The Mother Tongue, By Bill Bryson Essay

The Mother Tongue, By Bill Bryson Essay

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The author, Bill Bryson, briefly introduces and describes the history of English. In this book, The Mother Tongue, Bryson uses an interesting way and scholarly manner to guide readers through the various linguistic and social movements in the English language, the center of the world language as well as the export of manufactured goods. He gives different kinds of instances by comparing with various languages to present how the language merged together of interacting.
After a short introduction, Bryson gives puzzles to hook readers’ curiosity, why and how the words form, and where does language come from at the beginning. He studies the origins of language through past times to nowadays. Bryson keeps using interesting twists while language shifts. From the Romans to the Anglo Saxons and the Latin, English language develops with each new movement into itself notions and words. Bryson figures where words come from borrowing them from other languages and creating them by mistake because words are created by error, adopted, and created. Words change by doing nothing. They are created by adding or subtracting something as English has more than a hundred common prefixes and suffixes. English possesses the ability to make new words by fusing compounds. Next, the author provides abundant example of pronunciation change. The situation occurs between Britons and Americans, but even between Britons and Britons. It is helping to mark the social, cultural, and orthoepic differences. The varieties of English indicate where you come from. The linguistic conventions distinguish one language users from another. Bryson uses interesting questions to describe spelling issues and how it goes varying records because most of our spellings supply to a w...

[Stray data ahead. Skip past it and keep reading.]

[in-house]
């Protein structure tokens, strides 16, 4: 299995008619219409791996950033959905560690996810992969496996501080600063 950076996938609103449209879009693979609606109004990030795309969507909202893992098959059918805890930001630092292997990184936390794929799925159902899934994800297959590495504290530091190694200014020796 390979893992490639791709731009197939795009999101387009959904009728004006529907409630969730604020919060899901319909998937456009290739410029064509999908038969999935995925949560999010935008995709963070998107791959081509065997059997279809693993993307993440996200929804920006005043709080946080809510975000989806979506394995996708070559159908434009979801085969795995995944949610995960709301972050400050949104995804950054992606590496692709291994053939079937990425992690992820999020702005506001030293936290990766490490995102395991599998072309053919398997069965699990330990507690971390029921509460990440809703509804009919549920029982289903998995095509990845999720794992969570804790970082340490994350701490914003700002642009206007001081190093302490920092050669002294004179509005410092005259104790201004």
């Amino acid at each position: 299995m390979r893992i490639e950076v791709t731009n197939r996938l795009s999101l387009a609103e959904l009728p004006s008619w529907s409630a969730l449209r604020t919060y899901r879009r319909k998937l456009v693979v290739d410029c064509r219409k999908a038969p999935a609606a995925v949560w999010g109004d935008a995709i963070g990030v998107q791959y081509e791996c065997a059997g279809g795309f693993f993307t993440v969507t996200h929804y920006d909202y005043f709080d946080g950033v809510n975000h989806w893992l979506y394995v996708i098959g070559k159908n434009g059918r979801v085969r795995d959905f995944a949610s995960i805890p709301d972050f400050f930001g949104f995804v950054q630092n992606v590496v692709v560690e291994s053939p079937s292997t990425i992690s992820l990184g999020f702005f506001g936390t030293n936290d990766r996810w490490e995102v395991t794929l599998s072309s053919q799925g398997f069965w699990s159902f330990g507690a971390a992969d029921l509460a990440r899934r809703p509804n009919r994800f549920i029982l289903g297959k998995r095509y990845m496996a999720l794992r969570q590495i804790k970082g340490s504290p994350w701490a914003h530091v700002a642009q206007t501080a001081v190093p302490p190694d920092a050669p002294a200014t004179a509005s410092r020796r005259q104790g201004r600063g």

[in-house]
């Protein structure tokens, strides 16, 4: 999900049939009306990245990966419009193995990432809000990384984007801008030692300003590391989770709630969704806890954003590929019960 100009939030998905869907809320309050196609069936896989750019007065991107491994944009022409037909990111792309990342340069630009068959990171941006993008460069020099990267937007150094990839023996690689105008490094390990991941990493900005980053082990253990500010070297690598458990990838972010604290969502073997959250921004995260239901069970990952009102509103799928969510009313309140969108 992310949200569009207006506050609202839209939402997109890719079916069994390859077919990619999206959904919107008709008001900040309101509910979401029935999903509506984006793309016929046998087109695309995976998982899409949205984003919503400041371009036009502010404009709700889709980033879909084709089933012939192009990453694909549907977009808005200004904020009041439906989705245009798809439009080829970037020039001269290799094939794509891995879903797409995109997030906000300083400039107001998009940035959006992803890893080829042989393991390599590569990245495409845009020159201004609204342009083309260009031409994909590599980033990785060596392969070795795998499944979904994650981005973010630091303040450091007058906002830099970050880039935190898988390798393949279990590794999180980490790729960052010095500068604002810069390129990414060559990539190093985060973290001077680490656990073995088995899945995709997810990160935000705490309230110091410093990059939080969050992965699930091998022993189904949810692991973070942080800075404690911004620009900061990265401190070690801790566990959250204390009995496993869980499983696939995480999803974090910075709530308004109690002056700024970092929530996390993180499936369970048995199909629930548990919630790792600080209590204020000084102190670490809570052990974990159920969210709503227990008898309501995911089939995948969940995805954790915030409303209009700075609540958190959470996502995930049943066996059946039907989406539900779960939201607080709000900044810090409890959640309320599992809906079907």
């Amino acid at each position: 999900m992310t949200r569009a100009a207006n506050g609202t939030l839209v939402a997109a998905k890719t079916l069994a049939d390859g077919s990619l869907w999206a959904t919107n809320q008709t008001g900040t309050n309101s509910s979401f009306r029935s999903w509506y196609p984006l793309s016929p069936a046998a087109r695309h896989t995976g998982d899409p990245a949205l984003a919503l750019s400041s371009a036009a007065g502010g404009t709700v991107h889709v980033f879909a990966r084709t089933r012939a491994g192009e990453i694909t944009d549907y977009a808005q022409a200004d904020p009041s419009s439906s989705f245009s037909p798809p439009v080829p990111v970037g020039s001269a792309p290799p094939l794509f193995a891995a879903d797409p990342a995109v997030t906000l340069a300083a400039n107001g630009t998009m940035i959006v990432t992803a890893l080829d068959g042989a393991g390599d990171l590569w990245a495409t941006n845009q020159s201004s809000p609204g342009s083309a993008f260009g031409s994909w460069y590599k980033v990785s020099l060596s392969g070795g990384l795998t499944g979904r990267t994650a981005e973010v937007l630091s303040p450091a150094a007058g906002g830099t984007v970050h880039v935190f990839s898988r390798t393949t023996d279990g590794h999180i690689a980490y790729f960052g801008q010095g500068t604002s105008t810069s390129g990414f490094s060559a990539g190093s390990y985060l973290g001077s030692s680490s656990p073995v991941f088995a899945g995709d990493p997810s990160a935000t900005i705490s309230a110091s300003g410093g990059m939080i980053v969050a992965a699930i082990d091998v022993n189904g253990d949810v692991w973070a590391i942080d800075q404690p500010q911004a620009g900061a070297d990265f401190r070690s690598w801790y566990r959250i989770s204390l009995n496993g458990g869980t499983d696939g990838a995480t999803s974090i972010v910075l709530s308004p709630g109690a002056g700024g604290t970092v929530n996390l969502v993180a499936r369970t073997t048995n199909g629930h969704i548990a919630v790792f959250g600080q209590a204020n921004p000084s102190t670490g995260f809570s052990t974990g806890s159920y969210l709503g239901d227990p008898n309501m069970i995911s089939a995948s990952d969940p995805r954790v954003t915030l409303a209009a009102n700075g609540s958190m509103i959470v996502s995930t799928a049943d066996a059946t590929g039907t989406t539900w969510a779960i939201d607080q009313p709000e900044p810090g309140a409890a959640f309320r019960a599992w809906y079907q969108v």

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...e book, I only make an example to present the author’s misunderstanding or error. In page eighty-six of the book, Bryson indicates that “Chinese takes this matter of self-denial to extremes. All Chinese dialects are monosyllabic -which can itself be almost absurdly limiting- but the Pekingese dialect goes a step further and demands that all words end in a “n” or “ng” sound”(Bill 86). The Chinese language deals with this by using four pitches and one stop sound to vary the sounds fractionally. Pekingese actually uses some words end in “r” sound and the words did not be absurdly limiting.
In conclusion, the author may be considered as a humoristic and talented writer to compose the linguistic history of the English language. However, personally, we also disagree with the author’s point of view who states the linguistic evolvement and the bias to treat other languages.

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